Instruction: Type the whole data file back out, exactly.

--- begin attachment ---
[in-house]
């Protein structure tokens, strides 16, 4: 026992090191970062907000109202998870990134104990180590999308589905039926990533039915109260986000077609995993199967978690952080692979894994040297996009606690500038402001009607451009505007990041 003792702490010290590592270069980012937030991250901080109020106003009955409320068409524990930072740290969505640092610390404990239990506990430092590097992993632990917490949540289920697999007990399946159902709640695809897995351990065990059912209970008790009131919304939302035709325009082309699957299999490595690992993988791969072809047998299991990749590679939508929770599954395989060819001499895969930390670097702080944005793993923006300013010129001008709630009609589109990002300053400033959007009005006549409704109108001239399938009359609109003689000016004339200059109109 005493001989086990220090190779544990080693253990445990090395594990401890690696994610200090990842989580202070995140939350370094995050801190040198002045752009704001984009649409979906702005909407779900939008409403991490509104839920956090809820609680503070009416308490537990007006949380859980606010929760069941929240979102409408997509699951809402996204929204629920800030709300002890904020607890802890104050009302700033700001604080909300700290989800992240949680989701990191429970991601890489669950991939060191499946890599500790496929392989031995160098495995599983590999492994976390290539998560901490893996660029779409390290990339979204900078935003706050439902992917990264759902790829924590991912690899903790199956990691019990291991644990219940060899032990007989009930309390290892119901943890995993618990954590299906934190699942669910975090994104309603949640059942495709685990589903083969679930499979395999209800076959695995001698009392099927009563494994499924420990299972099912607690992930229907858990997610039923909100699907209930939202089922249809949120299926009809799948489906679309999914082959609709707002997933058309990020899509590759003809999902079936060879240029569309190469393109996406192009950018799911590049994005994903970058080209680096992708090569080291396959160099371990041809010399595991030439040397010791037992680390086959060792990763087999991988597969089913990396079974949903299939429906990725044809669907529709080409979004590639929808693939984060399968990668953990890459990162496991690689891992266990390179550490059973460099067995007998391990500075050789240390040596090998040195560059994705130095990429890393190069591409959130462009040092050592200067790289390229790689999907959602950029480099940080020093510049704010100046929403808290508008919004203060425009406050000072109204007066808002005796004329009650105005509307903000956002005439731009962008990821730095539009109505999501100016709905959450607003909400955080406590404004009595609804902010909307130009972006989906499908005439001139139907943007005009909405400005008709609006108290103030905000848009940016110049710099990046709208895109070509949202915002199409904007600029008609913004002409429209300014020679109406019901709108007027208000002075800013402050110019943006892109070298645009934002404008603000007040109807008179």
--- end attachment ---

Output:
[in-house]
């Protein structure tokens, strides 16, 4: 026992090191970062907000109202998870990134104990180590999308589905039926990533039915109260986000077609995993199967978690952080692979894994040297996009606690500038402001009607451009505007990041 003792702490010290590592270069980012937030991250901080109020106003009955409320068409524990930072740290969505640092610390404990239990506990430092590097992993632990917490949540289920697999007990399946159902709640695809897995351990065990059912209970008790009131919304939302035709325009082309699957299999490595690992993988791969072809047998299991990749590679939508929770599954395989060819001499895969930390670097702080944005793993923006300013010129001008709630009609589109990002300053400033959007009005006549409704109108001239399938009359609109003689000016004339200059109109 005493001989086990220090190779544990080693253990445990090395594990401890690696994610200090990842989580202070995140939350370094995050801190040198002045752009704001984009649409979906702005909407779900939008409403991490509104839920956090809820609680503070009416308490537990007006949380859980606010929760069941929240979102409408997509699951809402996204929204629920800030709300002890904020607890802890104050009302700033700001604080909300700290989800992240949680989701990191429970991601890489669950991939060191499946890599500790496929392989031995160098495995599983590999492994976390290539998560901490893996660029779409390290990339979204900078935003706050439902992917990264759902790829924590991912690899903790199956990691019990291991644990219940060899032990007989009930309390290892119901943890995993618990954590299906934190699942669910975090994104309603949640059942495709685990589903083969679930499979395999209800076959695995001698009392099927009563494994499924420990299972099912607690992930229907858990997610039923909100699907209930939202089922249809949120299926009809799948489906679309999914082959609709707002997933058309990020899509590759003809999902079936060879240029569309190469393109996406192009950018799911590049994005994903970058080209680096992708090569080291396959160099371990041809010399595991030439040397010791037992680390086959060792990763087999991988597969089913990396079974949903299939429906990725044809669907529709080409979004590639929808693939984060399968990668953990890459990162496991690689891992266990390179550490059973460099067995007998391990500075050789240390040596090998040195560059994705130095990429890393190069591409959130462009040092050592200067790289390229790689999907959602950029480099940080020093510049704010100046929403808290508008919004203060425009406050000072109204007066808002005796004329009650105005509307903000956002005439731009962008990821730095539009109505999501100016709905959450607003909400955080406590404004009595609804902010909307130009972006989906499908005439001139139907943007005009909405400005008709609006108290103030905000848009940016110049710099990046709208895109070509949202915002199409904007600029008609913004002409429209300014020679109406019901709108007027208000002075800013402050110019943006892109070298645009934002404008603000007040109807008179």